Gallery owners do not like to work with artists who have their own web pages. And then there are large numbers of Internet galleries that are in competition with traditional ones. To sum it up, an artist is much more accessible on the market today and advertising via Internet is less expensive — all it takes is a few marketing skills and you can increase your visibility in the world and get in touch with galleries at a minimal financial burden. But there is a negative aspect of such accessibility. It’s the so-called “artists” who steal other painters’ or photographers’ ideas and sell them as their own. All in all I think that there are more advantages than disadvantages of the Internet.
Please tell me which artist impressed you the most? Who is worth looking at?
There are numerous interesting artists in every country. Everyone has his favorites. With me, it’s little different, I like to see them all — both famous and undiscovered ones — I find something interesting in all of them. There is however a group of favorites. We’ll find Jean Michel Basquiat (deceased) in this group as well as Gerhard Richter, Istvan Sandorfi, Lucian Freud, Takashi Murakami, Niki de Saint Phalle, Damien Hirst, Belgian artist Panamarenko, Theo Jansen — and the most controversial of them all Jeff Koons.
Let me say a few words about him. A very interesting and controversial person, I will explain why. After graduating from Art School in Maryland, USA by the end of the seventies he moved to New York where he became a Wall Street stock broker. He claimed this was to obtain financial means to be able to do his art. He works in Chelsea in his atelier where he employs about a hundred apprentices: Fine Arts Academy students. He does not create anything himself, no painting, sculpting drawing, because — as he claims, he can’t and is not capable. But Jeff Koons has ideas! Is he an artist or a businessman? Good question. He uses the “ready-made” techniques. His studio creates paintings, sculptures, photography, computer graphics, cultivates kitsch.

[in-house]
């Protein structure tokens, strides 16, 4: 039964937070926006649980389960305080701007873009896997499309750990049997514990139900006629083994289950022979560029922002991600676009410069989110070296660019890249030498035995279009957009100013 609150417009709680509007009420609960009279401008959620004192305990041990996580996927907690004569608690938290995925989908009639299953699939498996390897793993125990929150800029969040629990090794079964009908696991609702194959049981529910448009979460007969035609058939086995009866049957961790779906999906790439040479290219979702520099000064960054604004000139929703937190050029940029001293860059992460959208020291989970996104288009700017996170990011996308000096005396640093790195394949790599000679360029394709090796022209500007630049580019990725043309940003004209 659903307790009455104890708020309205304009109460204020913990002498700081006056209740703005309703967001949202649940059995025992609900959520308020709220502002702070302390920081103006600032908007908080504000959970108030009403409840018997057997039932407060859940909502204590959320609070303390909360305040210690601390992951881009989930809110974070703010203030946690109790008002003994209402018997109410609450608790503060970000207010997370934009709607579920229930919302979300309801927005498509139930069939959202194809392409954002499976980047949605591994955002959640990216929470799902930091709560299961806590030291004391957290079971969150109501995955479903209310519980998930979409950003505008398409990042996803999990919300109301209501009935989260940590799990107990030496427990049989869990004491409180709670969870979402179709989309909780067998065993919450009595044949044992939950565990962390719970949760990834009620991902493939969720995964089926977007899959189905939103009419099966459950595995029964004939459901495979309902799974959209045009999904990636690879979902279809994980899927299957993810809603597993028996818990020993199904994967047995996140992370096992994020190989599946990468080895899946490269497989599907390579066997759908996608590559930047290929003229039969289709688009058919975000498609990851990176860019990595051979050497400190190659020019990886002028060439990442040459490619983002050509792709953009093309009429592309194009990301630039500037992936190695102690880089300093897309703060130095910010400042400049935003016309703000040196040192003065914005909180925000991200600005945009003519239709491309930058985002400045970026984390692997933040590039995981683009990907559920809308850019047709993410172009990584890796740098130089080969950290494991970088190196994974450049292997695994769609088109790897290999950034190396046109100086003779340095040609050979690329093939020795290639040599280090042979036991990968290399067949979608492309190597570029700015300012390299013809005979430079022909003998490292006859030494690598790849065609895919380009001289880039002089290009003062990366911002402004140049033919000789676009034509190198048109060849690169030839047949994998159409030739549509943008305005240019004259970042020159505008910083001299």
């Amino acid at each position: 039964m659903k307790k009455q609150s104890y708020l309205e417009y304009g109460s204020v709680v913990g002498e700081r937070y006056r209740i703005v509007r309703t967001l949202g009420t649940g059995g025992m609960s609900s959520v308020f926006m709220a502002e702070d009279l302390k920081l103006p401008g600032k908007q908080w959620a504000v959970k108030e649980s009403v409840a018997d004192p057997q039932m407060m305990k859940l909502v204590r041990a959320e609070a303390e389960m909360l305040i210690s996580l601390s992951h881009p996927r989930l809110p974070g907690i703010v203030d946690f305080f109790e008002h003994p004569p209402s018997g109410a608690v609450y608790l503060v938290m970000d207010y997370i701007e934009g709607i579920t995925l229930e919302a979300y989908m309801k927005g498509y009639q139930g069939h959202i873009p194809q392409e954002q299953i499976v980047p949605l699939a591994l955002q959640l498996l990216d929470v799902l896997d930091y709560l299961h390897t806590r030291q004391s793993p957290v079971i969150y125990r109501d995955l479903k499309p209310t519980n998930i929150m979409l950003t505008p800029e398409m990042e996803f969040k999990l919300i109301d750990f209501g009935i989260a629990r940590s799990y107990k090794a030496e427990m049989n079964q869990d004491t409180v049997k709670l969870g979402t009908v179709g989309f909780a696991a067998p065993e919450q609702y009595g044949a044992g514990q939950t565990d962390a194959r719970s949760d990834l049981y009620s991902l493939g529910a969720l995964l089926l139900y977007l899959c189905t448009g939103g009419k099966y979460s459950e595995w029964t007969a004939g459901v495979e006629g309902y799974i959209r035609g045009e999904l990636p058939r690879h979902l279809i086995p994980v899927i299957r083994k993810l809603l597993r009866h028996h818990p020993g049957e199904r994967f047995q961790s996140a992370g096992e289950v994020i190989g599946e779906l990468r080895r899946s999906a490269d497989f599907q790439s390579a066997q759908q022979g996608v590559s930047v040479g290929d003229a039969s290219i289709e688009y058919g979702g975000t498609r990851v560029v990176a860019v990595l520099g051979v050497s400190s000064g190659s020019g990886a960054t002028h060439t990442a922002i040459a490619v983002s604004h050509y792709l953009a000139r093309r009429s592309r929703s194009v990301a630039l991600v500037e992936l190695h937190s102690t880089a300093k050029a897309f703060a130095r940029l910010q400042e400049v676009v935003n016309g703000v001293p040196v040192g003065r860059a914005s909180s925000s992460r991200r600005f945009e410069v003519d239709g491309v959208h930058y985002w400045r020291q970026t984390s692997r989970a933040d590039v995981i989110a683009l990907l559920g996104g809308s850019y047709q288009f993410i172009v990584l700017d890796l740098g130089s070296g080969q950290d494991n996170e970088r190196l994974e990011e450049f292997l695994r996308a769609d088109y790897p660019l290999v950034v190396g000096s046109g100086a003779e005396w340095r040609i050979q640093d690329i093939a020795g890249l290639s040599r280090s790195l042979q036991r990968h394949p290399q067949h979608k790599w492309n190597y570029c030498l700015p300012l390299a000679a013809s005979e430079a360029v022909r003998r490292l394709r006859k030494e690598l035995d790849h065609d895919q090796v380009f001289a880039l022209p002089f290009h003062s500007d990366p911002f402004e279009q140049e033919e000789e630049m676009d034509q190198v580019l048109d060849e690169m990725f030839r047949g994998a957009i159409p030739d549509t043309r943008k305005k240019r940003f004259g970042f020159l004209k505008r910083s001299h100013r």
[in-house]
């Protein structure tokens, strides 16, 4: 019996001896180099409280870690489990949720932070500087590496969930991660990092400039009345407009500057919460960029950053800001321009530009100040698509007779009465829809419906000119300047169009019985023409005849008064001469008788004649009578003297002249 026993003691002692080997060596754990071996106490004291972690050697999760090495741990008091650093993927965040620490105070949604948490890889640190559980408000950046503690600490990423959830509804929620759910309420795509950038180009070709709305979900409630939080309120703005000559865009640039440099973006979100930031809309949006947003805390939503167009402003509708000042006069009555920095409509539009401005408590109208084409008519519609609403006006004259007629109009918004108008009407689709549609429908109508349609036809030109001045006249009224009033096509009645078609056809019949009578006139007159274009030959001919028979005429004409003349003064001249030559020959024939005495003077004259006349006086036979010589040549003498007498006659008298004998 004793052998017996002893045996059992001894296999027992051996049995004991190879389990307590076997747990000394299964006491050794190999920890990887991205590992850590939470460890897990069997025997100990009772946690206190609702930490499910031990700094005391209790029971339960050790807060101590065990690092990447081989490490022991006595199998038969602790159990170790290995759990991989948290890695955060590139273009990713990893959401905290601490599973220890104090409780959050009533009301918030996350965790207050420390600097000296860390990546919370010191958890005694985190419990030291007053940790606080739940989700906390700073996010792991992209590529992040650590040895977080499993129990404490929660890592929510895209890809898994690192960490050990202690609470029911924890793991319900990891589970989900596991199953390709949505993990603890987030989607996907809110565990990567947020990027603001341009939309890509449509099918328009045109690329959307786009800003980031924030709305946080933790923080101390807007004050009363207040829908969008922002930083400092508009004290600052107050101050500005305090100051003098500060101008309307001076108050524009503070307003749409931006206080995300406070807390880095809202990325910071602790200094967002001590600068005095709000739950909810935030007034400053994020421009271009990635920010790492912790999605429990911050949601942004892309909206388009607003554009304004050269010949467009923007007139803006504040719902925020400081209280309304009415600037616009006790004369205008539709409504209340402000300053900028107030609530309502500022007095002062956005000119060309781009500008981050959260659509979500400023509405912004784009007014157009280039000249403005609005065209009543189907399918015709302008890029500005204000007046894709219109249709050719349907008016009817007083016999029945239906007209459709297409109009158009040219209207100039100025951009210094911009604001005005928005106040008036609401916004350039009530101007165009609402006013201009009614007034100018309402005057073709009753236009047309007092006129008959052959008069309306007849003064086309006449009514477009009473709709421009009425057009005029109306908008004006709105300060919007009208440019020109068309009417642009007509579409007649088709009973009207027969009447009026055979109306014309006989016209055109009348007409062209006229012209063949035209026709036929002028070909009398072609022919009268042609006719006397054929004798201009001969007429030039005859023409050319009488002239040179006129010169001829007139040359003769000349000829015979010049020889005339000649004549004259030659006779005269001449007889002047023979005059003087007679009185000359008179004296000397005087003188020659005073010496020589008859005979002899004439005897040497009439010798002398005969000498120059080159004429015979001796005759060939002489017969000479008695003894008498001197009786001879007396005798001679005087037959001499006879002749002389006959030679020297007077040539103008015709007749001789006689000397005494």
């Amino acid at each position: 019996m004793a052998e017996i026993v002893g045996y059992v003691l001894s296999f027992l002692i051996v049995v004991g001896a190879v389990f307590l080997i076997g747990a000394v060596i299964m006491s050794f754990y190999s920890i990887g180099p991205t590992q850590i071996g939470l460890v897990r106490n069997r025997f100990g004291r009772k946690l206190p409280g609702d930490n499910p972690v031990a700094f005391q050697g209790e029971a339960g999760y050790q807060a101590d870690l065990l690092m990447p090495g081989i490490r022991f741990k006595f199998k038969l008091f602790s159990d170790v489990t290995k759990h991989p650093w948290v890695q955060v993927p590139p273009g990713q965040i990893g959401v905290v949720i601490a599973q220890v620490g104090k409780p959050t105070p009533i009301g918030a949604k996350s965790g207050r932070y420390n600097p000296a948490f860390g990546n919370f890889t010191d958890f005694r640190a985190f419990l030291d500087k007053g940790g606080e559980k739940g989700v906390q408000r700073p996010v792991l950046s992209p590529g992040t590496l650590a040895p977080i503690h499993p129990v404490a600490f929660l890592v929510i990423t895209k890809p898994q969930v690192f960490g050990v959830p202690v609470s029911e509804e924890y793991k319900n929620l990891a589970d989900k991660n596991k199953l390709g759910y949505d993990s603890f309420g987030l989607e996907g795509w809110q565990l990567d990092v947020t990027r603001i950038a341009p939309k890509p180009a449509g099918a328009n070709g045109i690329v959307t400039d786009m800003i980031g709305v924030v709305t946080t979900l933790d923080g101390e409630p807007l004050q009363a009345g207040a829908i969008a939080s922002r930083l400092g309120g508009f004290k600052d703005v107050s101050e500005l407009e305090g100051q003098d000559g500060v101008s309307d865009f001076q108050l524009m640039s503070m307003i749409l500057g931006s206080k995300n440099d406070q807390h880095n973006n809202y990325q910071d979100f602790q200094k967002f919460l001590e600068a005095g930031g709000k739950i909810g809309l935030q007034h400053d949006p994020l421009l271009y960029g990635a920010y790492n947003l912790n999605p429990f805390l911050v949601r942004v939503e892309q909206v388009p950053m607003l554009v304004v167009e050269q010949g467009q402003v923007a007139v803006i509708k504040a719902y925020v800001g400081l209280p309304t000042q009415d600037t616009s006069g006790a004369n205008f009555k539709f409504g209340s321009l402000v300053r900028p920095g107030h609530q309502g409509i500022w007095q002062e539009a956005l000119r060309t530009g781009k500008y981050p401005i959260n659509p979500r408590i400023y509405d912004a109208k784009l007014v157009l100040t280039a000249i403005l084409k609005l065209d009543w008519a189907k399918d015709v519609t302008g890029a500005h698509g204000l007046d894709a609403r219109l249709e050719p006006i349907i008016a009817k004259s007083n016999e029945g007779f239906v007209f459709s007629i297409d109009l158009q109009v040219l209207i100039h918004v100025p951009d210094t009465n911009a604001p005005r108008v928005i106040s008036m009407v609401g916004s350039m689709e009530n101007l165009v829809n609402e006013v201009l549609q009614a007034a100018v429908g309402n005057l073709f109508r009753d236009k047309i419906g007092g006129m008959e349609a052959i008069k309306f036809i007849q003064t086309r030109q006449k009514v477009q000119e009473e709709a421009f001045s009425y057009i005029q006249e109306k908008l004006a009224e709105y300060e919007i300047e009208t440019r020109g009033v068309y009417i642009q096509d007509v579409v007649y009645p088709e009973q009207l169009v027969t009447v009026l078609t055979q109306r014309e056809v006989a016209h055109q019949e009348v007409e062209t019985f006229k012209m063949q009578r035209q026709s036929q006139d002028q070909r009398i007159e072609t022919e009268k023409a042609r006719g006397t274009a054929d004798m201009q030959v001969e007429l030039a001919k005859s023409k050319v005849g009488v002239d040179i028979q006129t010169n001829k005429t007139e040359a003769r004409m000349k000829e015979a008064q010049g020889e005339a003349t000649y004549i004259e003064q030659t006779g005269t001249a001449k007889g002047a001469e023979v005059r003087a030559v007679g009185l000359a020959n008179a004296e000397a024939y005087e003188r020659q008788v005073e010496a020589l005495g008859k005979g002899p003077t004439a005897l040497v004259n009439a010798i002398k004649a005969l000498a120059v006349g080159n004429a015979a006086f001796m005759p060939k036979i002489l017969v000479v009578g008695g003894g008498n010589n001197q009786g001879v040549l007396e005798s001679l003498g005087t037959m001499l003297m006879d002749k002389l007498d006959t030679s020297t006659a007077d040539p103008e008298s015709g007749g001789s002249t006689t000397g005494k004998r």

I visited his exhibition in Paris, Pompidou Centre recently — beautiful! After talking with some other guests I realized that not too many knew that all the pieces were created not by Koons, but other artists. Both USA and Europe follow the rule that if someone creates his own project using somebody else’s hands, he is still its author. Concluding — “anyone can become an artist”.